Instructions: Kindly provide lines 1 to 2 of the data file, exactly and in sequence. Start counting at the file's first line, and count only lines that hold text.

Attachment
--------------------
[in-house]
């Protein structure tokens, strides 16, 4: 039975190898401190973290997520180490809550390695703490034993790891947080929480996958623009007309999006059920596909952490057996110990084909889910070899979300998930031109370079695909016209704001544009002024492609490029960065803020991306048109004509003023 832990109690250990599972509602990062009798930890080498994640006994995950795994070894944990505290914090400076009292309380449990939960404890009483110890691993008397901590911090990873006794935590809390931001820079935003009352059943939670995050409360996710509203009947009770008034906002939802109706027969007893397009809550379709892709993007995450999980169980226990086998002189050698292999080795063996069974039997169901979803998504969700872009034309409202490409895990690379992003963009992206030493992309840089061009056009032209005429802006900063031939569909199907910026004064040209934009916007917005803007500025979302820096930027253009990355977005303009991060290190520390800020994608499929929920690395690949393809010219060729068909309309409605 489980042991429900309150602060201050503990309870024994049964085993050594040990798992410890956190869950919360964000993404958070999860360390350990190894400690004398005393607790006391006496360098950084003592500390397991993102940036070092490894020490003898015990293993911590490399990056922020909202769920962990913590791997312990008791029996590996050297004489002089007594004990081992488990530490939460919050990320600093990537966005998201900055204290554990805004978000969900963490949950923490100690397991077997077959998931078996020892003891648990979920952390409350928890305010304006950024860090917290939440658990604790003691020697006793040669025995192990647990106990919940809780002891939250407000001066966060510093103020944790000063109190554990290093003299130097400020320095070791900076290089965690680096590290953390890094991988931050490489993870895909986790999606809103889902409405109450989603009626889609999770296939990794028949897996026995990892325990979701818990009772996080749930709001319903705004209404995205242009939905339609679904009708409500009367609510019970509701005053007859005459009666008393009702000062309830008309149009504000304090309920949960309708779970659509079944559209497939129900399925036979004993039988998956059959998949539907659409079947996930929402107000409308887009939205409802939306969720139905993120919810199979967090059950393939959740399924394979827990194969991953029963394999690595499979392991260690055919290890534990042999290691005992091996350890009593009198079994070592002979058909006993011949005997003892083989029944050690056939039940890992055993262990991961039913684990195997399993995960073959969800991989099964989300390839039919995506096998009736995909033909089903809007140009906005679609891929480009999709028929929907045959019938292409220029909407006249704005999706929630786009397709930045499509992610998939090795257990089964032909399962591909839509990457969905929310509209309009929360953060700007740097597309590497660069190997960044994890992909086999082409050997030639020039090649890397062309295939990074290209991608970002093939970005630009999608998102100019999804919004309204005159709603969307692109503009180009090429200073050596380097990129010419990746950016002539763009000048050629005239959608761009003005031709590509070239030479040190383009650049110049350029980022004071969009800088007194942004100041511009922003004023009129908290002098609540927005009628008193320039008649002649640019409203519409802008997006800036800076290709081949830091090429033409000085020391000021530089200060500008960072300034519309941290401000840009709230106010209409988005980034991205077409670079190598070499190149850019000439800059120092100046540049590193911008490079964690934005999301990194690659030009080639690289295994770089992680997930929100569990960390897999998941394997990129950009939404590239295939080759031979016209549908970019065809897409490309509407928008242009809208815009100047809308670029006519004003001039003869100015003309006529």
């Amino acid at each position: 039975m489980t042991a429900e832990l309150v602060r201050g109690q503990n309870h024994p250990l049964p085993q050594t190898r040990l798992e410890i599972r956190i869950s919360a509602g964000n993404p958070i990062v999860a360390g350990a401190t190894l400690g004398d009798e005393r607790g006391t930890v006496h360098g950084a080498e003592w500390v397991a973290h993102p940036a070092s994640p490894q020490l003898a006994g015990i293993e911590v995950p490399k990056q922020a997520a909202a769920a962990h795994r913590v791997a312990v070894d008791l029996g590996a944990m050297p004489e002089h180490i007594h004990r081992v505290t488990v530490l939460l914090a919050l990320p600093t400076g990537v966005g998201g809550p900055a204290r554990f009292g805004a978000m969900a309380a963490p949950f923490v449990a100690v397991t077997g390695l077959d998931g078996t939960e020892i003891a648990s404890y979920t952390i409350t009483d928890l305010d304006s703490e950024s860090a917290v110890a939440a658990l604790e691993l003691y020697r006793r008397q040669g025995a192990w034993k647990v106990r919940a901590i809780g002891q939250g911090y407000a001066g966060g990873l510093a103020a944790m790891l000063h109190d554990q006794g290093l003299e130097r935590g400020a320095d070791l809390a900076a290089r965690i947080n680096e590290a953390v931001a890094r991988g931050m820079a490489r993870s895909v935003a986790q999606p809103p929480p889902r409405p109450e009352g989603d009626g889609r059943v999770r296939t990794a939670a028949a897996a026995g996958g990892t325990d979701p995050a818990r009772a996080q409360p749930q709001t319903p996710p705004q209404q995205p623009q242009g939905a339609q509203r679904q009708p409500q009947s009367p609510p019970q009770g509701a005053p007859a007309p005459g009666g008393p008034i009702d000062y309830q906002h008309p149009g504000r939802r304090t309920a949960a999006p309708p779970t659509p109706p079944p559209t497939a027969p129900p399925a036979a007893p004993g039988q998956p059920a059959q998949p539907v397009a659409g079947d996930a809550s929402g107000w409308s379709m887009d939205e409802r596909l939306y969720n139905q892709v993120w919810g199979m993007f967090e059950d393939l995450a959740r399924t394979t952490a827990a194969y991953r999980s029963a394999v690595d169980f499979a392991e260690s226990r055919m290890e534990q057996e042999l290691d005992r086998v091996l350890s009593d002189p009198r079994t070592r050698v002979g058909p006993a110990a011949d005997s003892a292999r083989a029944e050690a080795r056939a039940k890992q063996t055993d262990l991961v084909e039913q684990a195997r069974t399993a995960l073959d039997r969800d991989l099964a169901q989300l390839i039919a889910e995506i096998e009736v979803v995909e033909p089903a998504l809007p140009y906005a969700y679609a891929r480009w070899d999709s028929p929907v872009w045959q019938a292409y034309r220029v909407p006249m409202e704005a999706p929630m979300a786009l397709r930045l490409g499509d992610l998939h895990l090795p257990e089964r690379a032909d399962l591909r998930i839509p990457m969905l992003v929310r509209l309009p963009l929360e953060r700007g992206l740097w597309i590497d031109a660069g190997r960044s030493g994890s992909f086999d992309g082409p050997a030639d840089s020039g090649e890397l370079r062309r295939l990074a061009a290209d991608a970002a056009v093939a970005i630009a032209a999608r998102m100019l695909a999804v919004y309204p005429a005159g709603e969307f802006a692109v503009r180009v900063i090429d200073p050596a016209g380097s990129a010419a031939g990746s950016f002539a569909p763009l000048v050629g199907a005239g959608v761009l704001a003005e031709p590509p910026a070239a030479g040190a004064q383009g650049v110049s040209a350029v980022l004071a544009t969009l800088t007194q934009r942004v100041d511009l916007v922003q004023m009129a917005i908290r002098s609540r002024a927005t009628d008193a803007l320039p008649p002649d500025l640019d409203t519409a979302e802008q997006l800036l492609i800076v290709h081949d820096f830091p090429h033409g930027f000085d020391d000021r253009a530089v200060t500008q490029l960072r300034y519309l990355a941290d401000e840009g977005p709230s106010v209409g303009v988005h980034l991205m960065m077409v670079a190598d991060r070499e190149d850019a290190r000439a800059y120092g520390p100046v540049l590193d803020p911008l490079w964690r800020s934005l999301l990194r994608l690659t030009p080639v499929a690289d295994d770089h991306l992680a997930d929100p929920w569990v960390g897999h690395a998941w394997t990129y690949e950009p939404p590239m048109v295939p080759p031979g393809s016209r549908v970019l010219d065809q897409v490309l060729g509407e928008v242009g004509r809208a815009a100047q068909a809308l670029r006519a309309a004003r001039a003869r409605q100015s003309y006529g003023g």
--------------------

[in-house]
């Protein structure tokens, strides 16, 4: 039975190898401190973290997520180490809550390695703490034993790891947080929480996958623009007309999006059920596909952490057996110990084909889910070899979300998930031109370079695909016209704001544009002024492609490029960065803020991306048109004509003023 832990109690250990599972509602990062009798930890080498994640006994995950795994070894944990505290914090400076009292309380449990939960404890009483110890691993008397901590911090990873006794935590809390931001820079935003009352059943939670995050409360996710509203009947009770008034906002939802109706027969007893397009809550379709892709993007995450999980169980226990086998002189050698292999080795063996069974039997169901979803998504969700872009034309409202490409895990690379992003963009992206030493992309840089061009056009032209005429802006900063031939569909199907910026004064040209934009916007917005803007500025979302820096930027253009990355977005303009991060290190520390800020994608499929929920690395690949393809010219060729068909309309409605 489980042991429900309150602060201050503990309870024994049964085993050594040990798992410890956190869950919360964000993404958070999860360390350990190894400690004398005393607790006391006496360098950084003592500390397991993102940036070092490894020490003898015990293993911590490399990056922020909202769920962990913590791997312990008791029996590996050297004489002089007594004990081992488990530490939460919050990320600093990537966005998201900055204290554990805004978000969900963490949950923490100690397991077997077959998931078996020892003891648990979920952390409350928890305010304006950024860090917290939440658990604790003691020697006793040669025995192990647990106990919940809780002891939250407000001066966060510093103020944790000063109190554990290093003299130097400020320095070791900076290089965690680096590290953390890094991988931050490489993870895909986790999606809103889902409405109450989603009626889609999770296939990794028949897996026995990892325990979701818990009772996080749930709001319903705004209404995205242009939905339609679904009708409500009367609510019970509701005053007859005459009666008393009702000062309830008309149009504000304090309920949960309708779970659509079944559209497939129900399925036979004993039988998956059959998949539907659409079947996930929402107000409308887009939205409802939306969720139905993120919810199979967090059950393939959740399924394979827990194969991953029963394999690595499979392991260690055919290890534990042999290691005992091996350890009593009198079994070592002979058909006993011949005997003892083989029944050690056939039940890992055993262990991961039913684990195997399993995960073959969800991989099964989300390839039919995506096998009736995909033909089903809007140009906005679609891929480009999709028929929907045959019938292409220029909407006249704005999706929630786009397709930045499509992610998939090795257990089964032909399962591909839509990457969905929310509209309009929360953060700007740097597309590497660069190997960044994890992909086999082409050997030639020039090649890397062309295939990074290209991608970002093939970005630009999608998102100019999804919004309204005159709603969307692109503009180009090429200073050596380097990129010419990746950016002539763009000048050629005239959608761009003005031709590509070239030479040190383009650049110049350029980022004071969009800088007194942004100041511009922003004023009129908290002098609540927005009628008193320039008649002649640019409203519409802008997006800036800076290709081949830091090429033409000085020391000021530089200060500008960072300034519309941290401000840009709230106010209409988005980034991205077409670079190598070499190149850019000439800059120092100046540049590193911008490079964690934005999301990194690659030009080639690289295994770089992680997930929100569990960390897999998941394997990129950009939404590239295939080759031979016209549908970019065809897409490309509407928008242009809208815009100047809308670029006519004003001039003869100015003309006529």